Haverigg Prison inmates in 'mass intoxication', says report
Seventeen inmates at Cumbria's only prison were caught high on drugs in a single day of "mass intoxication", a watchdog has found.
In its annual report, the Independent Monitoring Board (IMB) said the use of psychoactive substances at HMP Haverigg was "disturbing".
Drugs may also have caused the death of two inmates, the IMB said.
The Ministry of Justice (MoJ) said the prison was "taking innovative action" to tackle the use of drugs.
The IMB report said that further fatalities "have only been prevented by the swift and effective action of officers and healthcare staff".
Referring to the "mass intoxication" incident, it added: "The Board has observed on an at least weekly and, on occasions, a daily basis, the consequences of the use of illicit substances, culminating, in one instance, where seventeen prisoners were found to be under the influence of psychotic substances.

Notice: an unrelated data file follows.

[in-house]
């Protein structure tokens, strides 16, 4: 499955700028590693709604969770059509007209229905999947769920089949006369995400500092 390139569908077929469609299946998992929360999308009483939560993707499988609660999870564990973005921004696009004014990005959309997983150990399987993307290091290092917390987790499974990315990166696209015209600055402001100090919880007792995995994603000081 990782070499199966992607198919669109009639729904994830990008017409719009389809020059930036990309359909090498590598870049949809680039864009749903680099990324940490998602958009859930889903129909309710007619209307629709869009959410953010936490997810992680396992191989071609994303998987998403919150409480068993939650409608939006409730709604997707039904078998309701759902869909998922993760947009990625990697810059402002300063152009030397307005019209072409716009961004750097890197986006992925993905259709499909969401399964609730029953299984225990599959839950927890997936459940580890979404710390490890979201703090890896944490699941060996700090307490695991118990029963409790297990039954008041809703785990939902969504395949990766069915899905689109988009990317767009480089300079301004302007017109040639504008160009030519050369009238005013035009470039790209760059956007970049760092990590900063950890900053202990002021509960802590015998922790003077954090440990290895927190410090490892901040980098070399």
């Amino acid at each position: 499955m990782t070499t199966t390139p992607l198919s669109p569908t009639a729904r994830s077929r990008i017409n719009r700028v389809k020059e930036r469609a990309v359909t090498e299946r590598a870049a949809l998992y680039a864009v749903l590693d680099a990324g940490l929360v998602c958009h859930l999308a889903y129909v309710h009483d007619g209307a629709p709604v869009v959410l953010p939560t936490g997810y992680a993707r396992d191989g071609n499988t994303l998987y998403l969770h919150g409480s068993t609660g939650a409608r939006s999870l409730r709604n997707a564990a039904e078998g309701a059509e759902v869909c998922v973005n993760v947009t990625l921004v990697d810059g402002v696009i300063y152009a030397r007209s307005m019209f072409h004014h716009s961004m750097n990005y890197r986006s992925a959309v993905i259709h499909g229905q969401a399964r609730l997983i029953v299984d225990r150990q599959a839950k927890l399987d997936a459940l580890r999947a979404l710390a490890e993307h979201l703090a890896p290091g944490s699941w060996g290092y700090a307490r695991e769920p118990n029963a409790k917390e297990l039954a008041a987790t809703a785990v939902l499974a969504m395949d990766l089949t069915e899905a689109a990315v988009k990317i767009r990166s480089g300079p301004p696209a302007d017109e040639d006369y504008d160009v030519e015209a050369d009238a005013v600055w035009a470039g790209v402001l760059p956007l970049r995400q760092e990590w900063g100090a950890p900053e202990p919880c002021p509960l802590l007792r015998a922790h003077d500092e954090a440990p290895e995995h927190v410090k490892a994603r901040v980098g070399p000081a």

"The impact on the populations of south and west Cumbria, because of the concentration of Northwest Ambulance Service resources at the prison that day is likely to have been significant."
However, the report did commend the prison's GP for "strictly implementing" British Medical Association (BMA) guidelines to reduce the availability of "tradable medication", as well restricting medication when abuse was uncovered.
A statement from the MoJ said: "HMP Haverigg is taking innovative action to tackle the use of drugs and has already reduced the number of cases where prisoners are reported to be under the influence since this inspection.
"All prisoners' mail is photocopied to avoid paper soaked in new psychoactive substances getting in to the prison and a new key workers scheme has been introduced to better support prisoners misusing substances."
Self-harm incidents remained steady at an average of 10 per month throughout the 12-month period that was monitored in the report, from 1 December 2017 to 30 November 2018.
However, in the period of May to August 2018, this more than doubled to an average of 26 per month. Notably, at this time, there were three men, prolific self-harmers, who accounted for much of the marked increase.
Despite those issues, the IMB observed "the good progress and positive impact of the Rehabilitative Culture initiative on the prison population" and that prisoners were treated "humanely".